Transforming Relationships (7) – Look Out for Patterns

“For the people of Israel walked forty years in the wilderness, until all the nation, the men of war who came out of Egypt, perished, because they did not obey the voice of the Lord” (Joshua 5:6).

The Israelites went around in the wilderness for forty years, because they didn’t learn from their mistakes. These people grieved God so many times and would constantly repeat the pattern of being in trouble, grumbling and complaining, God would come to their rescue and by the next trial they would grumble against God again. Similar to the Israelites, we are prone to repeating negative patterns and cycles. Einstein once said that insanity is doing the same thing over and over and expecting a different result. Some people repeat the same patterns in relationships and wonder why they never get their intended results.

Most often than not, you are repeating an old negative pattern and using the same strategies in relationships. The frustration from one failed relationship after the next can lead people to develop faulty thinking. Some faulty thought patterns include the following; ‘all men/women are dogs; marriage is not meant for everyone; all the good ones are taken; I have no luck with relationships; I don’t need a man/woman; relationships don’t last anyway, so why bother.’ These statements can be likened to the fox and the grapes, who unable to reach his desired outcome, deems the thing undesirable. While there may be elements of truth in each statement, using a wholesale approach in explaining anything is faulty and all generalisations are lies. Sometimes we have to admit that some of the issues may lie in us and ask God for wisdom to break old patterns.

In psychology and family therapy, we look at family life cycles and scripts and family patterns and norms, which inform our behaviours in adulthood. In essence, social learning theory explains why children repeat behaviours, that they saw displayed from significant adults around them. In spiritual terms, we consider generational curses and cycles and we recommend deliverance to break generational curses. “I lay the sins of the parents upon their children; the entire family is affected—even children in the third and fourth generations of those who reject me” (Exodus 20:5). Psychology recommends therapy to break generational patterns and cycles and to teach people new patterns.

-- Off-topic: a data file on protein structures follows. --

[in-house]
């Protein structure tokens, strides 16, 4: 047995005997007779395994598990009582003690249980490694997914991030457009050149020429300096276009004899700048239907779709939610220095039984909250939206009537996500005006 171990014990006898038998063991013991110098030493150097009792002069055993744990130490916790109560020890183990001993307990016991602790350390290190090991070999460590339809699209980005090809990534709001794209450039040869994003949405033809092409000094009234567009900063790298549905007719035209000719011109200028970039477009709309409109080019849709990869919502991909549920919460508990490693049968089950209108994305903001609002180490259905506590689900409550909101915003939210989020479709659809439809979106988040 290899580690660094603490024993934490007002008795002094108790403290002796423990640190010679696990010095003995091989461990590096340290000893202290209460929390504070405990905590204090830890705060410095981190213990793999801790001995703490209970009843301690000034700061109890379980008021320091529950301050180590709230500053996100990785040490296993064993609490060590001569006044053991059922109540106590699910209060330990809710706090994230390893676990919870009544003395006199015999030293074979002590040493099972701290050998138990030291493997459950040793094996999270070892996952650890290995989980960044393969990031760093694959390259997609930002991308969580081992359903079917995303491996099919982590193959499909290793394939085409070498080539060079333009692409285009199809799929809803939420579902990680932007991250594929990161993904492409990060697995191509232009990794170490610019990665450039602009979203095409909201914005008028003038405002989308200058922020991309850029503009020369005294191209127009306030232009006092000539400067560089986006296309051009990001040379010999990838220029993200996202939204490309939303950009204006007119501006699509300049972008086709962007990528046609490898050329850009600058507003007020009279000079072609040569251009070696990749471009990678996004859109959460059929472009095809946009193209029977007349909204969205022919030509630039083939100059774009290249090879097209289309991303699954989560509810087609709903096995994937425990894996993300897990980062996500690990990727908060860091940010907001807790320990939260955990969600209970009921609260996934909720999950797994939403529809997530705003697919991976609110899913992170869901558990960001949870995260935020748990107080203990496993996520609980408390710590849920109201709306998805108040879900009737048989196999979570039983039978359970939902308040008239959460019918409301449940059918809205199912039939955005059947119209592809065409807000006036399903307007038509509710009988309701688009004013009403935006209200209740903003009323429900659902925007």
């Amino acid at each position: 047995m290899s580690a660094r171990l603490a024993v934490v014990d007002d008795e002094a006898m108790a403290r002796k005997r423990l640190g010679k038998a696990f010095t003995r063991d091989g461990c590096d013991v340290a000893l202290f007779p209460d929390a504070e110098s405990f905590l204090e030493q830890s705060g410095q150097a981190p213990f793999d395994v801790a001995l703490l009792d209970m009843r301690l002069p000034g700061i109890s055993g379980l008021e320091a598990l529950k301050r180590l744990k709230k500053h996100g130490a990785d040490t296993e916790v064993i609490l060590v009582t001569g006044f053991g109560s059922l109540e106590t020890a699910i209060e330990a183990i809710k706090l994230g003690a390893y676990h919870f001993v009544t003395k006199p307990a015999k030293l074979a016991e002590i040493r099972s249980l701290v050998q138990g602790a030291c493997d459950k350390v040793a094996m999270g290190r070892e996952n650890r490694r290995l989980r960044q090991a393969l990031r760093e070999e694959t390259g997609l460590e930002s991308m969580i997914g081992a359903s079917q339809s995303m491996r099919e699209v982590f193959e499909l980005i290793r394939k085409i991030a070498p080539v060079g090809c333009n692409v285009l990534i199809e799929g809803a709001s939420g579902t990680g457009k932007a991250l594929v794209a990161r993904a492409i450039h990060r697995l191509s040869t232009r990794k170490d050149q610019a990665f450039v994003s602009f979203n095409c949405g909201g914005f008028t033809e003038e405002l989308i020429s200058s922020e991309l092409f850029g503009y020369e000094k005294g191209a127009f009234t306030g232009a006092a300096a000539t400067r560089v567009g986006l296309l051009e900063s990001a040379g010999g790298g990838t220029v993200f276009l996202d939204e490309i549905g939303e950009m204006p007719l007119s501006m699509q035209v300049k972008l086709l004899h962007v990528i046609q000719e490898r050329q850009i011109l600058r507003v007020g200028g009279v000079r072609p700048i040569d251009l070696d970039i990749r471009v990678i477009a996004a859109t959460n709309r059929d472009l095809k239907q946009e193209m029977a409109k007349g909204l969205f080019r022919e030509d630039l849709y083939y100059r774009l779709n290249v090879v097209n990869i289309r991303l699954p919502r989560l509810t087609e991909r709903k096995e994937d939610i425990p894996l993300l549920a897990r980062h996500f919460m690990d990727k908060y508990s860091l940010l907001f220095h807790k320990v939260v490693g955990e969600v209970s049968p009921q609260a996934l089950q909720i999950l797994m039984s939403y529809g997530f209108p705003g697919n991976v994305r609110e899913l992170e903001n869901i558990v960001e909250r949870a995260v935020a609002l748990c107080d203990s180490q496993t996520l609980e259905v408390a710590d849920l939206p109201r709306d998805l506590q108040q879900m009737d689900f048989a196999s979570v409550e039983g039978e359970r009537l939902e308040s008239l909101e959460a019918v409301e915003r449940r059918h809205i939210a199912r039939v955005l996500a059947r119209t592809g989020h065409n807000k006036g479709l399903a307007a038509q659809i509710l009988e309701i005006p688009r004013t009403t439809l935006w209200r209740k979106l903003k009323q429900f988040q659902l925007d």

It’s interesting to see times when science backs up scripture, without giving credit to the bible. I have seen the transforming power of Jesus Christ, in the lives of people who fully submit to God and I believe in deliverance and supernatural healing. I also support therapy and I have seen how this has transformed the lives of others. What is important is that you seek help, when you recognise that you are repeating patterns and cycles. “However, the spiritual [the immortal life] is not first, but the physical [the mortal life]; then the spiritual” (1 Corinthians 15:46).

A.P.-Y.

18 thoughts on “Transforming Relationships (7) – Look Out for Patterns

  1. Thank you Anita
    I’ve found with relationships (often the hard way ☺️), the only ‘though pattern’ that always works goes something like . . . ‘all things work out together for good for those who have a heartfelt relationship with Him’. ☺️
    Be blessed!

    Liked by 1 person

      1. Anneta . . . I just noticed my latest faux pas . . . please forgive me and grant me a Senior Waiver for referring to you as Anita . . . It’s tough getting old 😊

        Liked by 1 person

  2. “…These statements can be likened to the fox and the grapes, who unable to reach his desired outcome, deems the thing undesirable…”
    Interesting concept. Perhaps failing to connect first with Christ, makes Christ elusive in their perception of him and a relationship with him.
    So on, being unable to find sure footing in a true relationship with Him, they reduce their ability to find satisfaction in any one else.
    The struggle is spiritual. We’re broken looking for someone to complete us, only Jesus can do that.

    Liked by 1 person

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